Sunday, 30 November 2014

Cars, bins and mergers - news in brief

I'm sure everyone is now aware that the residents of Pembrokeshire have unwittingly been funding a £90,000 Porsche for their now departed chief executive, Bryn Parry Jones, to cruise luxuriously through the countryside. Another worrying fact is that it took a staggering eight months for the council to respond to the BBC Freedom of Information request to extract this information.

Quite what the executive motoring arrangements are in Carmarthenshire remain unclear, all we know is that there are definitely no battered old Fiestas lined up in front of County Hall. The reason given in Pembrokeshire for the delay in responding to the request was equally astonishing;

'it [Pembs council] had been unable to reveal details of the lease car while Mr Parry-Jones was still in his post, as the information was private and exempt from Freedom of Information requests.
"Because this vehicle is no longer in use, we are now in a position to disclose the details," council officials confirmed. (BBC Wales)

What a load of old flannel.

The only reason for the delay was that, as in Carmarthenshire, the decision whether or not to release information of that ilk is controlled directly by the highly sensitive chief executives themselves. Now Parry-Jones has gone, he's not there to stop it. A similar thing happened over the 'allowable expenses' request, after a whole year of various requests and appeals, the final disclosure wasn't forthcoming until Mark James had gone on forced gardening leave earlier this year. This was no coincidence.

It is also common knowledge that Mr James insisted that a local reporter withdraw a request for details of his expenses. It was also very clear from Mr James' witness statement from the libel case that he considered any request which encompassed anything to do with payments made to him as a public official to be nothing short of gross impertinence. I can't imagine what he thought of the Appointed Auditor poking his nose into matters unlawful...harassment I suppose.

In rubbish news, with the council's contract to deal with its waste and recycling needs heading for renewal in April next year it looks like there could be a problem. The current contractor is Cwm Environmental Ltd, the arms-length company wholly owned and much favoured by the council, (see previous posts).
The problem being that the contract must go out to a proper, legal tender. At a recent scrutiny meeting councillors were told that, true to form, legal advice was being sought, and that ultimately "CWM Environmental would not be treated any differently to other potential tenderers".
This will be an interesting one to watch.

Local government reorganisation is very much in the news at the moment with various Welsh councils deliberating whether or not to merge with their neighbours with varying degrees of enthusiasm. Minister Leighton Andrews is now the driving force behind the reorganisation which, at the moment could see Welsh councils reduced from twenty-two to anywhere between six and twelve.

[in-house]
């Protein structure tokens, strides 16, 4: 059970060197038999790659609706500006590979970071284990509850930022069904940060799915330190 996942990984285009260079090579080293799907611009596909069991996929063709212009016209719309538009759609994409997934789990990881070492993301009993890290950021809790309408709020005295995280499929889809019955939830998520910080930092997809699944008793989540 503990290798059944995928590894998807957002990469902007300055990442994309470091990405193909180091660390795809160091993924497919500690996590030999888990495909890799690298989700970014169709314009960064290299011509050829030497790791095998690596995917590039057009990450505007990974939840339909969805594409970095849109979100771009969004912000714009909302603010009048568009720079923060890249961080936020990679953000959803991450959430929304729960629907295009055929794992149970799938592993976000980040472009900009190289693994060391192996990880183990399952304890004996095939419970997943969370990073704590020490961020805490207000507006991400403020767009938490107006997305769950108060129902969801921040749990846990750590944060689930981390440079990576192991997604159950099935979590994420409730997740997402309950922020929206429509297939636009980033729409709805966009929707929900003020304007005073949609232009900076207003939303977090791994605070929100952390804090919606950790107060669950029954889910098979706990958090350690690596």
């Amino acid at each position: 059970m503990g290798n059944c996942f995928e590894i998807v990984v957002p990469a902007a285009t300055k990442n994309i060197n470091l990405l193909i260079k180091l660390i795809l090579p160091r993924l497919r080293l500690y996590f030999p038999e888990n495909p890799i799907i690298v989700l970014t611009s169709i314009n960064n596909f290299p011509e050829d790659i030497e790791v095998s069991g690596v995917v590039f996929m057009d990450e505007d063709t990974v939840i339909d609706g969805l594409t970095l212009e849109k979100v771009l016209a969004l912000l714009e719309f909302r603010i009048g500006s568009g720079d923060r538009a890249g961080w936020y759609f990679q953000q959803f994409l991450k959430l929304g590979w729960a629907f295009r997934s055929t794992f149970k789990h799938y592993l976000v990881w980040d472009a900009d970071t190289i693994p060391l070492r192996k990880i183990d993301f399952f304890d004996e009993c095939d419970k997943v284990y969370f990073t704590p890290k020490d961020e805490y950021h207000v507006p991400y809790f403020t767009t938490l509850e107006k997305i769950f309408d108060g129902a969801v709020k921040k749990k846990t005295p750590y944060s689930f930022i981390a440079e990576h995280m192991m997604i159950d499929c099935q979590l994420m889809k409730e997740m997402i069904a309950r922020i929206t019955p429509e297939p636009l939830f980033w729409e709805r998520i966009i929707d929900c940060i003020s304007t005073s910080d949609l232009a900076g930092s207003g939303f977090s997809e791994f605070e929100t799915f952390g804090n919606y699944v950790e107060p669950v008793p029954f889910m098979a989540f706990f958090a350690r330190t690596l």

Initially, Carmarthenshire council was left out of the equation but more recently Swansea has been eyeing up Llanelli and its surrounds and there are many in Llanelli who would rather be part of anywhere else other than Carmarthenshire. As reported by the BBC, Swansea and Neath Port Talbot have now begun merger talks on this basis, roughly following the boundaries of the Swansea Bay City Region Board.

Talking of which, the new chair of the Board, Sir Terry Matthews held a meeting last week in the Cross Hands Food Park. There are signs that Cllr Meryl Gravell, who also sits on the Board, maybe changing her allegiances, describing Mr Matthews as 'inspirational and visionary', adjectives she used to keep exclusively reserved for dear Mark...

As for the rural parts of north east Carmarthenshire, many have long expressed a preference to be governed by Powys rather than 'those idiots' in Carmarthen (their words not mine).
Whether they're any less collectively idiotic in Powys remains to be seen. If Carmarthenshire withers away and Caebrwyn finds herself living in Powys, she will soon let you know...


Anonymous said...

Llanelli which has benefitted from the largess of Carmarthenshire will certainly under a Swansea Bay Council be the very poor relation of the 3 council areas North Carmarthenshire or the rump after farming out Llanelli would be better with Ceredigion than Powys So MRs T you will not be directing your enquiries to Llandrinod Wells As a Carmarthenshire born person I would rather stay with Carmarthenshire and not revert back to a full blown Dyfed or a half & half Dyfed

Anonymous said...

Llanelli has almost half of the county's population, and therefore stumps up (at least) half the county's council tax income - not to mention contributions made by industrial concerns.
Llanelli subsidises the rest of this county.